Airplane Turbulence: What is It? How is It Formed? What are Its Intensities?

Airplane Turbulence: What is It? How is It Formed? What are Its Intensities?
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What Is Airplane Turbulence?

When an airplane flies through irregular and violent waves of air, it bounces around and yaws. It’s like two seas meeting, causing waves and current. A boat passing by those meeting seas would bounce on the water. Airplane turbulence is the invisible incidence of the same.

The irregular and rapid movement of air that causes airplane turbulence can be formed by any number of different conditions including thunderstorms, jet streams, mountain waves, warm or cold fronts, microbursts or atmospheric pressures. In other words, airplane turbulence is caused by the irregular movement of air created by the collision of different pressures or streams of air.

Many of us have who have traveled by an airplane have experienced turbulence. It’s always disconcerting when an airplane starts to toss around, but really there is little to fear.

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Different Intensities Of Air Turbulence

Airplane turbulence is of different intensities and each level has a slightly different impact on the airplane. The following are different intensities of airplane turbulence:

Light turbulence: Causes slight, variable changes in an airplane’s altitude. Light chop: Slight and rapid bumpiness without obvious

airplane turbulence

changes in altitude.

Moderate turbulence: Causes intense and irregular changes in altitude but the airplane remains in control at all times.

Moderate chop: Causes intense and rapid jolts or bumps without noticeable changes in altitude.

Severe turbulence: Causes large and rapid changes in altitude and the airplane may become temporarily out of control.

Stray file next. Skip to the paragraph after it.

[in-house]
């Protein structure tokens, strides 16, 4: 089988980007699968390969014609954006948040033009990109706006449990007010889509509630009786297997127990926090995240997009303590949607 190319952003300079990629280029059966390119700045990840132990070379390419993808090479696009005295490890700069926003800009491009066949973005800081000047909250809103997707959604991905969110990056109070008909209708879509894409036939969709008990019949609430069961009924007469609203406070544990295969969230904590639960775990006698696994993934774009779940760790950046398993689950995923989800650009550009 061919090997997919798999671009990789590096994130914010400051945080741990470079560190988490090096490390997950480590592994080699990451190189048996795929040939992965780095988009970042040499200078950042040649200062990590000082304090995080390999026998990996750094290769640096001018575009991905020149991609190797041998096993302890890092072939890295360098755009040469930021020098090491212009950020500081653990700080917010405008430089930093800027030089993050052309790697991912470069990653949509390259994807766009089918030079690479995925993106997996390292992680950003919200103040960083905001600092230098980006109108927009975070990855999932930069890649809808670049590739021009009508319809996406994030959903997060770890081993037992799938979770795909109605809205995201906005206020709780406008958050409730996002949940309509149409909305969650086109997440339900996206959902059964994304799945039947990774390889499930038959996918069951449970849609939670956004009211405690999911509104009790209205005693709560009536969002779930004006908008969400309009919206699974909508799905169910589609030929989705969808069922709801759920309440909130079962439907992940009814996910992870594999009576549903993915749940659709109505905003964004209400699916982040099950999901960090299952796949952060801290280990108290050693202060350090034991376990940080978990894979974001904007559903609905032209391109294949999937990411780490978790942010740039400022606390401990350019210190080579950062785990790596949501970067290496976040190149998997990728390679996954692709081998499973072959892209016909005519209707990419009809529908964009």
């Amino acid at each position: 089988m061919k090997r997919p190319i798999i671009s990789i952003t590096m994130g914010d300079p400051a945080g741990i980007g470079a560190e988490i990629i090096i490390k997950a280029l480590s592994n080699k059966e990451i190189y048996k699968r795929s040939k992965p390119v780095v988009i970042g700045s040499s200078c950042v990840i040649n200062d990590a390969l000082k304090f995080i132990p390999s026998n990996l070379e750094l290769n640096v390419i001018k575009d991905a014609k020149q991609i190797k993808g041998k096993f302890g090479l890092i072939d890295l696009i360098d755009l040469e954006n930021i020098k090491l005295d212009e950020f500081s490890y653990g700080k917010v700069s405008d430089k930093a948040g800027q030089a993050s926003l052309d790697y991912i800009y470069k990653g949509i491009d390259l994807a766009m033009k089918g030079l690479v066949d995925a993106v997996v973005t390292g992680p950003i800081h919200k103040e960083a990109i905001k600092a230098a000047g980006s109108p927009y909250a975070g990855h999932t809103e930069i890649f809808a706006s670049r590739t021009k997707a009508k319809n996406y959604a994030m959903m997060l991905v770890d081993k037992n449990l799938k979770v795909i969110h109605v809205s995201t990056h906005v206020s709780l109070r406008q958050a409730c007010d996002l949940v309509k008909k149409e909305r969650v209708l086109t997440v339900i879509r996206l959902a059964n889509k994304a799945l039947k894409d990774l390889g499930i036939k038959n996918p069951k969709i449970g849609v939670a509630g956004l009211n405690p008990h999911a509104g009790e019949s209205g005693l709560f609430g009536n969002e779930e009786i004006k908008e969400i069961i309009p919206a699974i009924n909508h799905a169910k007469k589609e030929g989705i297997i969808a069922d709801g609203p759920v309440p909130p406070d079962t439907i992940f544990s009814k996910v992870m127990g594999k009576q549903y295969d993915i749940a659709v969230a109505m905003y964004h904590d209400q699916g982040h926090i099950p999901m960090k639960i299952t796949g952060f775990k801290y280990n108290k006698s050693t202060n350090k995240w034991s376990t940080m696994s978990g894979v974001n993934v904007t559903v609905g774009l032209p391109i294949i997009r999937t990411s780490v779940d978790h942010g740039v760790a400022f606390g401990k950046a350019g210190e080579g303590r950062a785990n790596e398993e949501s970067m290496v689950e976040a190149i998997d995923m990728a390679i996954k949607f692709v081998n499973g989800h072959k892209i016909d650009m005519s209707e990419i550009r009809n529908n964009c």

Extreme turbulence: In extreme turbulence, the airplane is aggressively tossed about and goes out of control. The reactions inside an airplane during extreme turbulence vary from unsecured items being displaced and passengers feeling strain against their seat belts through to unsecured items being tossed about and passengers being forced fiercely against seat belts.

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Clear Air Turbulence

Clear Air Turbulence (CAT) is a type of turbulence that occurs when the sky is clear of clouds. It is usually encountered at heights where a cruising airplane suddenly enters dangerous turbulent areas.

Airplanes have very sophisticated and advanced radars for weather forecast, but they can not detect Clear Air Turbulence. When it occurs, it is usually mild on the flight desk and more severe in the rear, so pilots can’t physically measure its actual intensity.

Although pilots can’t foreknow or see CAT, scrutiny of the forecasted turbulence factor or the weather charts could warn them of possible turbulent areas on the route.

Injury Prevention

Airplane turbulence is one of the main causes of in-flight injuries. There are numerous reports of passengers who were badly hurt while moving in the cabin when air turbulence is encountered. Recently, the FAA reported that among non-fatal air accidents that happen in the USA each year, about 58 passengers are injured by turbulence while not wearing seat belts.

Passengers often ignore the advice to keep seat belts fastened even when the seat belt signs aren’t illuminated. They can certainly move around the cabin to use toilets or exercise on long-haul flights, but seat belts must be fastened at all times when seated to avoid injury from unexpected airplane turbulence.



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